Thursday, October 10, 2013

Georeferencing: Winnersh Triangle

Winnersh Triangle was another placename that just made my world as I used to wait on the train platform every morning in Isleworth. After Martins Heron, Bracknell, Wokingham, and Winnersh comes Winnersh Triangle, lilting along in its awkward way every day in the same order. While Martins Heron was almost idyllic in my mind (see previous post), Winnersh Triangle was just plain bizarre sounding.

There's something about the 'mushiness' of 'Winnersh' juxtaposed against the exactness and precision of 'Triangle' that is quite compelling for me. Also, a word like Winnersh would not appear in a North American placename, at least that is the way it seems to me when I'm waiting for the train in Isleworth (the latter with its weird (to my ears) enunciated 's').

The Cambridge Dictionary of English Place-Names (Watts, 2004) has a listing for Winnersh but not Winnersh Triangle, because the latter is a train station, a 'place along the way' in between two other more primary places that gain a foothold in the scholarly listings simply by being included. Winnersh means 'ploughed field by the meadow' (Watts, 2004, page 686).  (wynn + ersc from Old English)

I did a search on Geonames to see how common the word 'triangle' is in place-names. World-wide, the word triangle appears in the GeoNames database 632 times, with multiple entries for places with names like 'Lac Triangle' in Quebec (which really does not look much like a triangle: irregular polygon would be more fitting). In the UK, the word triangle appears in the geonames database 3 times with: The Golden Triangle (a locality in Norfolk), Central Belt Lowland Triangle (an area in Scotland), and the railway station Winnersh Triangle.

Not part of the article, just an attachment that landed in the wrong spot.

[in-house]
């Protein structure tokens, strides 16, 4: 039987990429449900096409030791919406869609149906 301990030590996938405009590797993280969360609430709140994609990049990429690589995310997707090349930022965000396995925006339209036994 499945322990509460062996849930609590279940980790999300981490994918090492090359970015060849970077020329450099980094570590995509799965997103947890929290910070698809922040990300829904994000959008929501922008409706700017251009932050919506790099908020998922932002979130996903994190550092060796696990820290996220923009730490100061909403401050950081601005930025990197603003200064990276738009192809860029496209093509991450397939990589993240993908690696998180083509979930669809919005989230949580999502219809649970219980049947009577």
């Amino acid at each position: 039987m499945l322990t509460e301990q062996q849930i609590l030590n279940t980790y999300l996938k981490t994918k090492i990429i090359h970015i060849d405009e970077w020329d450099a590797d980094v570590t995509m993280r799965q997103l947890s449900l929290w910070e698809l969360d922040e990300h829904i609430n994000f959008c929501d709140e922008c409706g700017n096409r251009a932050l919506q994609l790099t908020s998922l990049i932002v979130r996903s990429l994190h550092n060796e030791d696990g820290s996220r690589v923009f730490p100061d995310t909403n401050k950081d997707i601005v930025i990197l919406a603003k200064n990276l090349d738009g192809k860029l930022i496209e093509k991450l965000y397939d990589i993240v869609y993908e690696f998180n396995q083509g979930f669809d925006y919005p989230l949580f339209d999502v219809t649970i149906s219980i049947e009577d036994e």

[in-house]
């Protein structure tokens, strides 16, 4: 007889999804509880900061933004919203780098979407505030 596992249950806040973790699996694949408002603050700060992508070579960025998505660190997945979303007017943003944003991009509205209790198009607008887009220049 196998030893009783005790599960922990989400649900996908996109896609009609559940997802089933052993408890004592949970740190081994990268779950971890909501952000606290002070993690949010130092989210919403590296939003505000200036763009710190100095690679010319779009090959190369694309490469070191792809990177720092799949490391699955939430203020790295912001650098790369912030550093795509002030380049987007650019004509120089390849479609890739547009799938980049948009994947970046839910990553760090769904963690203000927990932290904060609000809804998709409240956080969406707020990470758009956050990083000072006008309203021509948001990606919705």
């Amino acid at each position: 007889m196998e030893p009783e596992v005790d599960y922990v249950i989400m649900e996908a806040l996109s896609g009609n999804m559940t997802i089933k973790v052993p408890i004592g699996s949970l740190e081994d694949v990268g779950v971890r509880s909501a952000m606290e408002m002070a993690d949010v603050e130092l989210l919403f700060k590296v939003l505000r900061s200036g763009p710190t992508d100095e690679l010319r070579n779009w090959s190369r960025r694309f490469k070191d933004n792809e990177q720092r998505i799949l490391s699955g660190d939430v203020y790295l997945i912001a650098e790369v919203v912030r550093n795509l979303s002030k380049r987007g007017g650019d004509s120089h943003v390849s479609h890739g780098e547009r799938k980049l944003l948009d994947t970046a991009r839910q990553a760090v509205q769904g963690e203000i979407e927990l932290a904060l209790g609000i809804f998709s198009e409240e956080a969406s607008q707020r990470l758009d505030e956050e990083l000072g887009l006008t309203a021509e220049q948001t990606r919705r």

Wikipedia notes the following about Winnersh Triangle: "Housing and then light industry followed the railway, and now Winnersh has two stations, Winnersh and Winnersh Triangle, the latter also being the name of the industrial estate that it serves. Modern Winnersh exists mostly as a sleeper town. Relentless housing development on all sides will soon see Winnersh exist as part of an urban continuum between Reading and London (citation needed)."

Winnersh Triangle then occupies a marginal or in-between position relative to both Winnersh itself, and to London/Reading.  This is part of its appeal for me.  A place with a name like this can only be marginal, to my mind, and can thus only be that much more attractive as a place to visit and study.

When you click on "Winnersh Triangle" in the GeoNames listing you are taken to an area that does indeed have three angles, a part of which does appear to be very industrial.  The edges of the 'triangle' are quite wobbly but smooth, almost as if the triangle is melting or slowly morphing into something else, perhaps a circle or an irregular polygon.  Winnersh 'proper' extends beyond the bounds of the triangle, but not that far.  

Have I visited Winnersh Triangle?  Yes, but only with my eyes from the window of the train.  This place is much more abstract in my mind than is Martins Heron, an observation directly attributable to the presence of the word triangle in the former, and the word heron in the latter.  But occurring as they did on the same string of place-names (and they are both legitimate placenames as evidenced by their listing on GeoNames, even though the Cambridge Dictionary does not list them, nor could it list every last named place in the topos of the UK), and the juxtapositions they placed in my mind (Martins Heron, Bracknell, Wokingham, Winnersh, Winnersh Triangle), by the time I managed to view these magical places in the flesh, my body was exceeding that visitation.  I was on my way to Reading, then Oxford with a return ticket to Egham the same day.

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